Texas: The Wrong Solution

Texas’s education plan doesn’t make too much sense, researchers say.

Texas is unique among states, but in many ways its size and demographics represent the nation. Texas, more specifically, has a lot of Hispanic students, and not a lot of college graduates. One of the state’s plans to address that has to do with creating more tier-one colleges. That’s probably not going to work. According to an article by Reeve Hamilton in The Texas Tribune:

The state… faces some stark racial and economic disparities in educational attainment, which, unless they are addressed, could exacerbate the state’s completion crisis as demographics shift. Despite these many moving parts, [University of Pennsylvania researcher Joni] Finney did note that the state’s “Closing the Gaps” plan addresses these issues. That plan seeks to bring Texas’ higher-education performance up to par with other states by 2015 — with a broad base support that Finney said she has not found in other states.

But she said the “Closing the Gaps” goals are unlikely to be reached unless the state addresses the financing of community colleges and reconsiders its investment in building more national research universities.

The majority of the state’s first-year college students are in community colleges, and that share is expected to grow. As tuition rises at four-year universities, many students opt — and are even encouraged — to begin at the cheaper two-year institutions.

In 2009, the report points out, students in Texas state colleges paid 72 percent more out of pocket than they did in 2003. That’s perhaps the important thing to address here.

The demographic group Texas needs to target, Finney says, if it wants to dramatically improve its education rate, is that composed of low-income students attending community colleges. It needs to improve the quality of its community colleges and reduce the cost of tuition at these institutions. Between 1985 and 2007 the proportion of community college expenses covered by the state declined from 61 percent to 28 percent. Because local taxes haven’t increased to make up the difference, students just have to pay higher tuition. That’s no way to get more people through college.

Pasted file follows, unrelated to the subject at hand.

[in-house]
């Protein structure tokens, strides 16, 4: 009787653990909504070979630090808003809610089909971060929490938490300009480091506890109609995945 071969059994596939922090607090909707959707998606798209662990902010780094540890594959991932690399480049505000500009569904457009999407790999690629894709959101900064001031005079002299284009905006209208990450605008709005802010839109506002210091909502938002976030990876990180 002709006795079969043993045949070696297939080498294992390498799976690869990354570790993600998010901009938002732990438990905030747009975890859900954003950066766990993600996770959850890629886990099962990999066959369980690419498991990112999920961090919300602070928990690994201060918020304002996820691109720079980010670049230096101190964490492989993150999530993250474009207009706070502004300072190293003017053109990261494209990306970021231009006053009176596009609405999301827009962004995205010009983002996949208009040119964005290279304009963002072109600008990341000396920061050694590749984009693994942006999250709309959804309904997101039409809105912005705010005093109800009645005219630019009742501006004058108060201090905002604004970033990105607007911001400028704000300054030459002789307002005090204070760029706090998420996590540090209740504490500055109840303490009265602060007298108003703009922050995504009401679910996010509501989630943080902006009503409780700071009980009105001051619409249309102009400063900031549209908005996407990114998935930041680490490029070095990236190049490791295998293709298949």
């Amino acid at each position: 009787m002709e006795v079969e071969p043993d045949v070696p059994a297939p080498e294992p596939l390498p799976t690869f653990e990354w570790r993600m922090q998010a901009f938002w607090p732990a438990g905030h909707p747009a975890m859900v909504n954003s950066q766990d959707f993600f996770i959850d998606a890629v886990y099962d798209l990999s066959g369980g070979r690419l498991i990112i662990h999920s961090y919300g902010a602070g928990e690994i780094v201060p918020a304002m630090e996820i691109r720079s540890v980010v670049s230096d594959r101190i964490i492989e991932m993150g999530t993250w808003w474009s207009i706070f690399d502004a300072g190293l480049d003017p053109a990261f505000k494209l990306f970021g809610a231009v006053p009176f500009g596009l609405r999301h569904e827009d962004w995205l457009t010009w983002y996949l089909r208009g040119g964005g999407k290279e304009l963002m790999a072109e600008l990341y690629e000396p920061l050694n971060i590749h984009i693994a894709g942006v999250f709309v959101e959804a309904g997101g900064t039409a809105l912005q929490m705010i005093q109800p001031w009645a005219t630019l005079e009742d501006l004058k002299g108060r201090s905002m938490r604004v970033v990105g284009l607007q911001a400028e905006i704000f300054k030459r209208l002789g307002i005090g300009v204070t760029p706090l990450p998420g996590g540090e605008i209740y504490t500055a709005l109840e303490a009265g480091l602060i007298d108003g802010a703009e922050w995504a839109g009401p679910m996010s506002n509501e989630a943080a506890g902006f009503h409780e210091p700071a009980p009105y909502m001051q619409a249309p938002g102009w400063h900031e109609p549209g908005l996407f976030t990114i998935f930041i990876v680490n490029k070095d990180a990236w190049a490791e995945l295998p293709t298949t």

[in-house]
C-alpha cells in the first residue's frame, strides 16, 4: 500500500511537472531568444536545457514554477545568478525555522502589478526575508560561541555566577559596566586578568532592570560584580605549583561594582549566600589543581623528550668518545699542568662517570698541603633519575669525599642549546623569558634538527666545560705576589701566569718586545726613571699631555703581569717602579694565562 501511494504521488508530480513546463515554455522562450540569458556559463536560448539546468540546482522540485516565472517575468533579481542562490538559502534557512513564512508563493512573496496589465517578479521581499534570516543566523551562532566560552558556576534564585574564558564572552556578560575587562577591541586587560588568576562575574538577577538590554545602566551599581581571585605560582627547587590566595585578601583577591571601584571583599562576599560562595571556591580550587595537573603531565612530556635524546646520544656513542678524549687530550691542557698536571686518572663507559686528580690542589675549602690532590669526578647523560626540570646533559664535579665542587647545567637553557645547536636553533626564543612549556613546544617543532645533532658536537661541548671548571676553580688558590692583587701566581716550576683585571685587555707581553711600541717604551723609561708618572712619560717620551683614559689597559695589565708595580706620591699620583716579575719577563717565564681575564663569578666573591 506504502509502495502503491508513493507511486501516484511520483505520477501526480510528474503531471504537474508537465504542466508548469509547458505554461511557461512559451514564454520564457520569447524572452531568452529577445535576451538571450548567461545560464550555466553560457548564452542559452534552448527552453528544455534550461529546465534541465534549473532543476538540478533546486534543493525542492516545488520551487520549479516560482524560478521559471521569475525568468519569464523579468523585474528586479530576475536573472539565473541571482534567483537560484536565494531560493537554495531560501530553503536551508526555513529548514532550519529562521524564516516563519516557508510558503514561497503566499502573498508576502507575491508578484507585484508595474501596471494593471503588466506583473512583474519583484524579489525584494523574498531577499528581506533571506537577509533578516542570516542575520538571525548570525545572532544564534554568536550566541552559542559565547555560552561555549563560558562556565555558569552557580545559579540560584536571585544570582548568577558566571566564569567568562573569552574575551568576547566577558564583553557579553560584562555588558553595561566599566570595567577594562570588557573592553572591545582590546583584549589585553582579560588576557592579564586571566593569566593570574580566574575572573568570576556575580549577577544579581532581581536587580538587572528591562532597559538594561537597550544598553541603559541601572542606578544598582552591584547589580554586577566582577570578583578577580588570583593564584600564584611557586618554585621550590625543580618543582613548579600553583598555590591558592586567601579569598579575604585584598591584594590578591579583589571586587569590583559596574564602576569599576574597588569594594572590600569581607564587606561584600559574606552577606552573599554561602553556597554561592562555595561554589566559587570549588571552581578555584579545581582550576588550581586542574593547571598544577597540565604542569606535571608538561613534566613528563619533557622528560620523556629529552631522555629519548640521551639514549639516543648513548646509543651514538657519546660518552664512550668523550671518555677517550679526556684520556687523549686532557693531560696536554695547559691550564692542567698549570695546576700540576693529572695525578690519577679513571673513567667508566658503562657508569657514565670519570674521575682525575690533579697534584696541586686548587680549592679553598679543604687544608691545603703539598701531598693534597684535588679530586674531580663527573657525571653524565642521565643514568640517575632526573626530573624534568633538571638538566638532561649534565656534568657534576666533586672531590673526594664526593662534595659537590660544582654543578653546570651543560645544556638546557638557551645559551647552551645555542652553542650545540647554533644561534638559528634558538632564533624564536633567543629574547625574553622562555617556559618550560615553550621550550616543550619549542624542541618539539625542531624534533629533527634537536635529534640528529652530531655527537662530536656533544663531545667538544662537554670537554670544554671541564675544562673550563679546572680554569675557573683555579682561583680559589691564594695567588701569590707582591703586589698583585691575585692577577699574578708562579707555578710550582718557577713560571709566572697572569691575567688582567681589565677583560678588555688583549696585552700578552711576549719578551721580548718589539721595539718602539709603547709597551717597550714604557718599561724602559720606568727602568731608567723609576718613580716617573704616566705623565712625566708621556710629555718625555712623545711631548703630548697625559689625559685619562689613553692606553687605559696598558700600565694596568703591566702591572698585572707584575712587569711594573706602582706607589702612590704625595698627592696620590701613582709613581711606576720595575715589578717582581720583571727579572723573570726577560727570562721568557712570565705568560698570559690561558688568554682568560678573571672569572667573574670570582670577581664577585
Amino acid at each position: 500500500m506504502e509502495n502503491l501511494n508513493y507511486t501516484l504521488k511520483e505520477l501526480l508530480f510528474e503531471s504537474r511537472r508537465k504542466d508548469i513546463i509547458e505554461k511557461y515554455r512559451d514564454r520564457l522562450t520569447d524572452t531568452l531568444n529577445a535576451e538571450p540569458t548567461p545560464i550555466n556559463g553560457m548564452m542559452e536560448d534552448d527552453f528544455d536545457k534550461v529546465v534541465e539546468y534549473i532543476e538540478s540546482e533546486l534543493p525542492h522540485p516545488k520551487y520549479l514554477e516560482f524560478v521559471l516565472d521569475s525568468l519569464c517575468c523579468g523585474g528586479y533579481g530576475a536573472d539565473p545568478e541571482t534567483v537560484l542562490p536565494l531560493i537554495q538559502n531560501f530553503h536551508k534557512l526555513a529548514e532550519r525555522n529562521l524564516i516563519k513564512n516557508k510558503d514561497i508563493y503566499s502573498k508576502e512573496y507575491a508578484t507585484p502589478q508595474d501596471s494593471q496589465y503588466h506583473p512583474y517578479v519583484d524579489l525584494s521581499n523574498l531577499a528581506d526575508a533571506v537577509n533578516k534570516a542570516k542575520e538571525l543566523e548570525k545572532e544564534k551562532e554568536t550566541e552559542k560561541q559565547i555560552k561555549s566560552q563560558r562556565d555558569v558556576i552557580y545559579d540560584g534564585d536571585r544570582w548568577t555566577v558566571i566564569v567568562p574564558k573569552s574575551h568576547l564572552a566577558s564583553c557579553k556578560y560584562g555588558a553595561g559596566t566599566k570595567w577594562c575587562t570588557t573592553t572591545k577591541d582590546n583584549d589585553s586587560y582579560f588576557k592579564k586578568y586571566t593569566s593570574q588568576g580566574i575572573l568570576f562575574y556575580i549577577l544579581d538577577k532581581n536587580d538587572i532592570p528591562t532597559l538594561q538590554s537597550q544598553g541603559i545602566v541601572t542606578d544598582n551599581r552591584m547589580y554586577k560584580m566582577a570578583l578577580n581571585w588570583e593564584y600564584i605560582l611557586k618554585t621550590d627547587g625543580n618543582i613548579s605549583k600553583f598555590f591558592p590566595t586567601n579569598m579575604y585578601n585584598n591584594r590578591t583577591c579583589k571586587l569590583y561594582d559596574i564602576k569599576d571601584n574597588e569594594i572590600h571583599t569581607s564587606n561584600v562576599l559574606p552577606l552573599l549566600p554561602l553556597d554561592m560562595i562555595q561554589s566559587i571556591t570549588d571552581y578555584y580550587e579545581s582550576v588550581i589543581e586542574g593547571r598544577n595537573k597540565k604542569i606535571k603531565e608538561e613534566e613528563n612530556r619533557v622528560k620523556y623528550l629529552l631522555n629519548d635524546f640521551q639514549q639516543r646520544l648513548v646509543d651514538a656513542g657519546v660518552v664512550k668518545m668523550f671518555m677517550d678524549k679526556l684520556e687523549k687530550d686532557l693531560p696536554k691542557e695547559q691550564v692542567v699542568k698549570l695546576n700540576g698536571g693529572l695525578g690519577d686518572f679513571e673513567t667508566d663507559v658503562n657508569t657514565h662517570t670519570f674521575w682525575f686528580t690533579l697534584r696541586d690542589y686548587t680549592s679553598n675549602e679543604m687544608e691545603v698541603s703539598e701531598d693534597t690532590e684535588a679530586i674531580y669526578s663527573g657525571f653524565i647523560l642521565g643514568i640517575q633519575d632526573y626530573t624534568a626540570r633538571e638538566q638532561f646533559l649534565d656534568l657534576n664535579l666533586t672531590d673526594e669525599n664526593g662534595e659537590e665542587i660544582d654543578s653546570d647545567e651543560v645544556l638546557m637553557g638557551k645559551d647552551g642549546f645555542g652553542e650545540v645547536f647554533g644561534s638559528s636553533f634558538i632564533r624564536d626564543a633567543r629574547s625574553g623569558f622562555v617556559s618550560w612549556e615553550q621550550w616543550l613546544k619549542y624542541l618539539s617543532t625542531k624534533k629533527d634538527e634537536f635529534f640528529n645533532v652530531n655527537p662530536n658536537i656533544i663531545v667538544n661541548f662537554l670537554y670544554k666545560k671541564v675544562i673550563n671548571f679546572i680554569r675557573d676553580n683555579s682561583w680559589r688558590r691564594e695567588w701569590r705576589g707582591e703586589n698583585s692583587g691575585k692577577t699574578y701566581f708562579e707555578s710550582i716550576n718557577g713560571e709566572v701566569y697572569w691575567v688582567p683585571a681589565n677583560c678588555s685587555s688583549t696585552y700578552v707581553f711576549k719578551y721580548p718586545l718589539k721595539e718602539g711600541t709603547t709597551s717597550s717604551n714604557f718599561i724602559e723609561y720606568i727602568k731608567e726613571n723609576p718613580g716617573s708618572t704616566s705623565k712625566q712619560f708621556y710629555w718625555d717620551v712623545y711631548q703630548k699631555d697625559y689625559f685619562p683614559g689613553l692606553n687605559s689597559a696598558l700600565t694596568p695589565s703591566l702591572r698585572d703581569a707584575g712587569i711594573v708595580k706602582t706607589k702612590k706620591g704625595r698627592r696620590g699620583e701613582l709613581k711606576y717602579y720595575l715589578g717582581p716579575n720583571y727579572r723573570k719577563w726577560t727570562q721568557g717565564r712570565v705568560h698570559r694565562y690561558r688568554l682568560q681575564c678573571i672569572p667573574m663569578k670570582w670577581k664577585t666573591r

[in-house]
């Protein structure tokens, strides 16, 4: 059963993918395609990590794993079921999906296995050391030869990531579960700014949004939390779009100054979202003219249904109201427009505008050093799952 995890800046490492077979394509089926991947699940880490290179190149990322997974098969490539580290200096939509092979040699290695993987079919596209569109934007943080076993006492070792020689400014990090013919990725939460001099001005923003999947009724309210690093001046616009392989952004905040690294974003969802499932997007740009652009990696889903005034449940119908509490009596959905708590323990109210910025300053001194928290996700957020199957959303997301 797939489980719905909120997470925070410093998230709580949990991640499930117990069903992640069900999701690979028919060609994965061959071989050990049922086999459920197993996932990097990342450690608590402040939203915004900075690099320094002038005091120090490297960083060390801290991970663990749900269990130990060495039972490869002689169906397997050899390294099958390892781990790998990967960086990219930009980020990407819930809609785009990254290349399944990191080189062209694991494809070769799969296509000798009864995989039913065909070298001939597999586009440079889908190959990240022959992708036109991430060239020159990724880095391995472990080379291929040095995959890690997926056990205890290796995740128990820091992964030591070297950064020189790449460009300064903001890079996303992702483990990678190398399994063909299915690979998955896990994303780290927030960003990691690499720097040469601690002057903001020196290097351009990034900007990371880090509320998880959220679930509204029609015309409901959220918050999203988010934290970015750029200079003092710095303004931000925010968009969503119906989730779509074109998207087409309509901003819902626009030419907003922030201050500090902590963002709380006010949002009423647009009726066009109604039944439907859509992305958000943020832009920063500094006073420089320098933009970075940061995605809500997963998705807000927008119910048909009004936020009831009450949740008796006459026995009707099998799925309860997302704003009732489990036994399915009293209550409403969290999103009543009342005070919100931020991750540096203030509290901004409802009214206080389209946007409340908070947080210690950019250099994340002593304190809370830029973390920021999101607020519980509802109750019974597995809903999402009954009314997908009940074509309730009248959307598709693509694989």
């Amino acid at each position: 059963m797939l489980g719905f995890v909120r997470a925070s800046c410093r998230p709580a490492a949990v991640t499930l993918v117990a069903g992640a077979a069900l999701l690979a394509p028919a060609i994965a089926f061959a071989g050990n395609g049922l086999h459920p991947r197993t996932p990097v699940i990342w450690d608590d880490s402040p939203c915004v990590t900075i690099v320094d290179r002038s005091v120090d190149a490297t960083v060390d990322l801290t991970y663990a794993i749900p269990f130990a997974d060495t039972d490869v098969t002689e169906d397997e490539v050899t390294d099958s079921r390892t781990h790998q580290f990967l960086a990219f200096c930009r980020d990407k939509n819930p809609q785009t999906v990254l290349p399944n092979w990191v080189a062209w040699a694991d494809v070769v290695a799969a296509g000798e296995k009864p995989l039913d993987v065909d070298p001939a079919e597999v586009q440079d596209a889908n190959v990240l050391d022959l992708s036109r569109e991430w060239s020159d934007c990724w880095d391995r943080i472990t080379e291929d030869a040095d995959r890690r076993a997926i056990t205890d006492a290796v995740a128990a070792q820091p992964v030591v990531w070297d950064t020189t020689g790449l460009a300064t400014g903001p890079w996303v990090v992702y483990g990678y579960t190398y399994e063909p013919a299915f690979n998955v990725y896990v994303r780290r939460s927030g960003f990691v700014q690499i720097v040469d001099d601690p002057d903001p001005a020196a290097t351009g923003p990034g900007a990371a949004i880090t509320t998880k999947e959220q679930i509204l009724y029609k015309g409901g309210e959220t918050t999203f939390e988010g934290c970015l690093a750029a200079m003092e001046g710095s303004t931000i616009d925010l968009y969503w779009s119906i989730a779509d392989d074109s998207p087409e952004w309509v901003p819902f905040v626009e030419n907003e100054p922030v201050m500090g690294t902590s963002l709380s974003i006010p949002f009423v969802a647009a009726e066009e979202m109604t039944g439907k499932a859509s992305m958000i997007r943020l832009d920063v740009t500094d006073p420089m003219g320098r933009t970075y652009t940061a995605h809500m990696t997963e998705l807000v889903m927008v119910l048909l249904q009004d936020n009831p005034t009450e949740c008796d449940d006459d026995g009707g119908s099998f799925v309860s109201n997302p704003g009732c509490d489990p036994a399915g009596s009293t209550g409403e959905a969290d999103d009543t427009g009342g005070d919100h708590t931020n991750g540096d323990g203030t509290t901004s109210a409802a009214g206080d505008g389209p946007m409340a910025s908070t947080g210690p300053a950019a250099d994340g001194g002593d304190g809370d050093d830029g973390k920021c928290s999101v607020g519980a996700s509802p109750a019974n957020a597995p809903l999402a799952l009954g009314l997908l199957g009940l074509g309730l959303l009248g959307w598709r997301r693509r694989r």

According to the report, by Finney and colleague Laura Perna, the goals Texas has set, “increasing college enrollment, raising the number of degrees awarded, pushing the state’s colleges and universities up in the national rankings, and luring more federal research dollars” are simply “not compatible,” not unless the state is prepared to massively increase state support for higher education, which it isn’t.

Part of the trouble here might be that the idea of building up more tier one universities might be attractive to funders and taxpayers, and might look like a nice way to attract federal research dollars and high-paying out-of-state students, but it doesn’t address the fundamental problem Texas faces.

Texas, if it wants to become a well-educated state, needs more cheap community colleges. Texas is one of the biggest states in the union. It has lots and lots of residents who want to go to college. And those people don’t need, and won’t benefit from, “pushing the state’s colleges and universities up in the national rankings and luring more federal research dollars.”

Daniel Luzer

Daniel Luzer is the news editor at Governing Magazine and former web editor of the Washington Monthly. Find him on Twitter: @Daniel_Luzer